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Zoo Hypothesis

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Album Review

There are few things sadder than a band that tries to be really weird and freaky but in fact isn't. (Yes, we're looking straight at you, Mr. Bungle, you lame Zappa fetishists.) Luckily, this is not a problem Chicago's Tub Ring ever runs up against; it's not that their fifth album doesn't have passages of extreme oddity, it's that they don't seem to be trying too hard for them, and they're balanced with a surprising knack for oddly poppy settings that bring out the true oddity of the breakdown sections. In other words, a song like the utterly freaky opener "Tiny, Little" works because it sounds like a collaboration between Tom Waits and They Might Be Giants on a song from the soundtrack to Willy Wonka and the Chocolate Factory, and "Wealth of Information" succeeds because of the dynamic tension between the passages of dub-influenced trippiness and the herky-jerky, almost rapped sections. The minute-long blast "The Viking Song" (parts of which bear an unfortunate resemblance to Oingo Boingo, poster children for that whole not-as-weird-as-they-think thing) is in brilliant contrast to the deceptively melodic, downright catchy "Raindrops," a song that would fit perfectly on an Olivia Tremor Control album. There are dull and/or annoying parts to Zoo Hypothesis, but the whole thing is so hyperactively edited that it's a thrill ride regardless.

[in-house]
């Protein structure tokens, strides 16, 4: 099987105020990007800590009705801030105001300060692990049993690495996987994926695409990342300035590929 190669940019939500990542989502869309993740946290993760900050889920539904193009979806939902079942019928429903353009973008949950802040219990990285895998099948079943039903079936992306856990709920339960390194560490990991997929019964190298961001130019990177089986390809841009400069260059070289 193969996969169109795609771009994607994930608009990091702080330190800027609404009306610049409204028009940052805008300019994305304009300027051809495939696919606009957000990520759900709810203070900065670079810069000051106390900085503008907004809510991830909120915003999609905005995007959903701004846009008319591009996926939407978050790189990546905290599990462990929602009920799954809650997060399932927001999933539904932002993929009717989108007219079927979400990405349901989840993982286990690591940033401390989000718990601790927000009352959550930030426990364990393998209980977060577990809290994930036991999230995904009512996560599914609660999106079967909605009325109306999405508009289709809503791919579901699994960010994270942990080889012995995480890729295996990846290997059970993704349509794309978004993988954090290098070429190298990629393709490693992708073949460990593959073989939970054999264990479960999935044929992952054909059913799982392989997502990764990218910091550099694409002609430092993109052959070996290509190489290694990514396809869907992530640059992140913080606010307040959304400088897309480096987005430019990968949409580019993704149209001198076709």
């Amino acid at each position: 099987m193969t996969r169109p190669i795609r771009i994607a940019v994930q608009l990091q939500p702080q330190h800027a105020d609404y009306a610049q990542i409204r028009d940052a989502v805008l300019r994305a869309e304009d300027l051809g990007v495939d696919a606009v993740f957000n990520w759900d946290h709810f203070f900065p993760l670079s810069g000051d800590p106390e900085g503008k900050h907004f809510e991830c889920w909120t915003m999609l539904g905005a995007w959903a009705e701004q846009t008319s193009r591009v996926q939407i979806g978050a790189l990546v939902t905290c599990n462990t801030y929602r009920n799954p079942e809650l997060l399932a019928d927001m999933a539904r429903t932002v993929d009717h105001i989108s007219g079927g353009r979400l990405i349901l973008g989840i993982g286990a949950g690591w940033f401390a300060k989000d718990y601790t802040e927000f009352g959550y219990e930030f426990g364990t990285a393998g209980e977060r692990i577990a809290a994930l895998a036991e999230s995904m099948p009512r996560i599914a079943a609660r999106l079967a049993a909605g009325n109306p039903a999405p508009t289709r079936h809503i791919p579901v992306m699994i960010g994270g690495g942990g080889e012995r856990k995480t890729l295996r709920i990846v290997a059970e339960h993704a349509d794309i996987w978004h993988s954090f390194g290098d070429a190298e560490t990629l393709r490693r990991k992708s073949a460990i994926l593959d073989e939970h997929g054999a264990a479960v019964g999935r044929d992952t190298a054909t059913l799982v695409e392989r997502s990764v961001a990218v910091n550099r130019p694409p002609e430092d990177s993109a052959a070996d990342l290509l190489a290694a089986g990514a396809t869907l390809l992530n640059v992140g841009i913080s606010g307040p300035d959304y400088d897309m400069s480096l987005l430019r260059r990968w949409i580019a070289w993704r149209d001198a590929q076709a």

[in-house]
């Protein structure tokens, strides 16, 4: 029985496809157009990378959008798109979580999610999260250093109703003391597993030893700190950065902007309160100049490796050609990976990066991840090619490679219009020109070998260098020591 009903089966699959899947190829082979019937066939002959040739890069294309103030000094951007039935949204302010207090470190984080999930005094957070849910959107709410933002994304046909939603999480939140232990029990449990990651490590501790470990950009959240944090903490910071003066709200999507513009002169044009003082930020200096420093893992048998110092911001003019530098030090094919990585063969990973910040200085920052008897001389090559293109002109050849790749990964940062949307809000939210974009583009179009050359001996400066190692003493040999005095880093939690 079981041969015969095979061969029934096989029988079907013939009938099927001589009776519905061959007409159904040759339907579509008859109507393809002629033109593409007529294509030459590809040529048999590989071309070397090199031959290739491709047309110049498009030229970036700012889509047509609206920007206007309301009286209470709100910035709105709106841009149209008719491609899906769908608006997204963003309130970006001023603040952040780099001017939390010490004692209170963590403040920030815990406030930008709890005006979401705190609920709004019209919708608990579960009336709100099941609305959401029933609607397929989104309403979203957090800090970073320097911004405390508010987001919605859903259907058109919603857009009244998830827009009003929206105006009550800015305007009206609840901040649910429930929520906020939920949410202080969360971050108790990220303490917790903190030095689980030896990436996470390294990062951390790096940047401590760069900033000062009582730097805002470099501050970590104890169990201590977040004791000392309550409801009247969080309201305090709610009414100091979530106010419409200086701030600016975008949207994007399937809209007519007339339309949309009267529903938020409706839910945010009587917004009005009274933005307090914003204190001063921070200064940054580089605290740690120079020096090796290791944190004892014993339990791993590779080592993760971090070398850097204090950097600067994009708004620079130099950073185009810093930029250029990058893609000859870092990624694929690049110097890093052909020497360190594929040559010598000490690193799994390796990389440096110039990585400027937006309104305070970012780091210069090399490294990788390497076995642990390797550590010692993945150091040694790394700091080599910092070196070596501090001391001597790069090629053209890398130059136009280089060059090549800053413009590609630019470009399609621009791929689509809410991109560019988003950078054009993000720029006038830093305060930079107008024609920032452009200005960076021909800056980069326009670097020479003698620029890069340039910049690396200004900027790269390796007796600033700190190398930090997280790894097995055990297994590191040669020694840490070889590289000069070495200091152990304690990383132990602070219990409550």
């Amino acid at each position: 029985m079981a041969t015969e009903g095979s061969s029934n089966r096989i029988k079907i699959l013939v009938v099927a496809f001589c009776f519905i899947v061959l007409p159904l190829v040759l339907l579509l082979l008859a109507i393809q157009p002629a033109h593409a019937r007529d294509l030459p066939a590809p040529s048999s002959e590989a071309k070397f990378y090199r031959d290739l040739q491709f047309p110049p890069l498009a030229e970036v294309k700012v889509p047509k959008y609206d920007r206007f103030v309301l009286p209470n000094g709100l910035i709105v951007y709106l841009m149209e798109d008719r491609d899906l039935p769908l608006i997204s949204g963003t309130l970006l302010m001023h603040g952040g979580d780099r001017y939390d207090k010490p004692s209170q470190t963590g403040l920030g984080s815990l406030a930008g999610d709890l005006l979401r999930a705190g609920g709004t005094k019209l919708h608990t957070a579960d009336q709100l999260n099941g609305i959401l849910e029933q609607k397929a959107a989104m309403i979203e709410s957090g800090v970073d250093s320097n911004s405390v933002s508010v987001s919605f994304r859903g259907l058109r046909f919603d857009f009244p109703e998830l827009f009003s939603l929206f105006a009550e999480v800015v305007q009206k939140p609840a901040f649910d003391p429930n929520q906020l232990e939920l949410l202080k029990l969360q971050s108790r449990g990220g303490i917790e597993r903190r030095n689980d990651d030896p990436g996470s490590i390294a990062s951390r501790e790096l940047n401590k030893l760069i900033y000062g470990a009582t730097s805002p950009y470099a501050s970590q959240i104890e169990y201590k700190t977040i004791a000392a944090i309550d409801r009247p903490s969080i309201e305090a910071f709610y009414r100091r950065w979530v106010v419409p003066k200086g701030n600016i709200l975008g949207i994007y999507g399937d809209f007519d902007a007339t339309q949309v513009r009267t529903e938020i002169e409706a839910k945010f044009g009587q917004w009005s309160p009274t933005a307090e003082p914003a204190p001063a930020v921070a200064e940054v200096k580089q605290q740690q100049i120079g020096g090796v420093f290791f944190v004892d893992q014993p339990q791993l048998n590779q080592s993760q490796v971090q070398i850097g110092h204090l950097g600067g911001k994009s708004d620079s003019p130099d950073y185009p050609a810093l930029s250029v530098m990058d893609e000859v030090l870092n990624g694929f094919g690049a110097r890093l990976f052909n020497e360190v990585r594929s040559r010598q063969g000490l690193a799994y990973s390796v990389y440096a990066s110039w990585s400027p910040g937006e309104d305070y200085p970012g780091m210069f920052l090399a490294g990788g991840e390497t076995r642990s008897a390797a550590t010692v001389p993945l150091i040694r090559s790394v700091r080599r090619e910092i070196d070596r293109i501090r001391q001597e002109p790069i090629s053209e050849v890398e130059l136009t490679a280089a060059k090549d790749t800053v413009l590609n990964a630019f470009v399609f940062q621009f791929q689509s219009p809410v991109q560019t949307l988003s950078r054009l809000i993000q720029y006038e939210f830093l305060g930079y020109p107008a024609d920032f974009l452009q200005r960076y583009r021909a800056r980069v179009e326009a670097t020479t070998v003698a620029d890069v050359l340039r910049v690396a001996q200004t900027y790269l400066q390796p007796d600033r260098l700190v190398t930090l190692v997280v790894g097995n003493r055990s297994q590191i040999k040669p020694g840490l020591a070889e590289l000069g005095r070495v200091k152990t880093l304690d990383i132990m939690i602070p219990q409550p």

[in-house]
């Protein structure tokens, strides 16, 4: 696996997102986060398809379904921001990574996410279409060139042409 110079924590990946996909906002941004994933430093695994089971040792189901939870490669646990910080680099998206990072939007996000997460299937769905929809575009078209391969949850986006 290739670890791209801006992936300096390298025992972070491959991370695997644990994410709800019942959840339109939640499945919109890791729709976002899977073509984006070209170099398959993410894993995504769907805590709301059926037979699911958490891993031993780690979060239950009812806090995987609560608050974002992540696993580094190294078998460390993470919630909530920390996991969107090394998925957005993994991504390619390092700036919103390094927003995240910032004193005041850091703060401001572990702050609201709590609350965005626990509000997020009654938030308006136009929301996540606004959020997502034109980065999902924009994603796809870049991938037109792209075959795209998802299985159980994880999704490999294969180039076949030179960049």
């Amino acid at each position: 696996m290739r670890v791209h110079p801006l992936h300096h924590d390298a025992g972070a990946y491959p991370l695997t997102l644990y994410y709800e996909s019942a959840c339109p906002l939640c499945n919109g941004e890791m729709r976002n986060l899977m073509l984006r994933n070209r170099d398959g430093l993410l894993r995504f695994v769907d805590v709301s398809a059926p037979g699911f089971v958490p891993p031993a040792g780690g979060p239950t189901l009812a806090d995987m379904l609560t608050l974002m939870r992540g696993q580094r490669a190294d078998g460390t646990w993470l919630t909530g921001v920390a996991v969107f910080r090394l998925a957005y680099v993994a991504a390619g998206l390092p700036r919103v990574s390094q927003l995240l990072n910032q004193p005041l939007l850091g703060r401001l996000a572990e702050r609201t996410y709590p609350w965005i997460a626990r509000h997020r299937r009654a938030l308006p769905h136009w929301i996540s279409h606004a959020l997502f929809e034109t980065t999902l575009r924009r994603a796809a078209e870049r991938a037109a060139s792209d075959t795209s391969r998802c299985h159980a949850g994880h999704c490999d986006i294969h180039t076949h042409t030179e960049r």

Formed: 1992 in Chicago, IL

Genre: Rock

Years Active: '90s, '00s

Experimenting with the wildest part of alternative rock via reckless rhythms and specific instrumentation, Tub Ring end up delivering spacy collections of eccentric and melodious themes. Starting off as a punk outfit in 1992 in Chicago, Ring rapidly evolved into an experimental ensemble, assembling risky tone conceptions with moving experimental rock selections. Kevin Gibson (vocals), Rob Kleiner (keyboards), Jason Fields (bass), Mouse (guitar), and Mike Gilmore (drums) make up Ring, all of them...
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Zoo Hypothesis, Tub Ring
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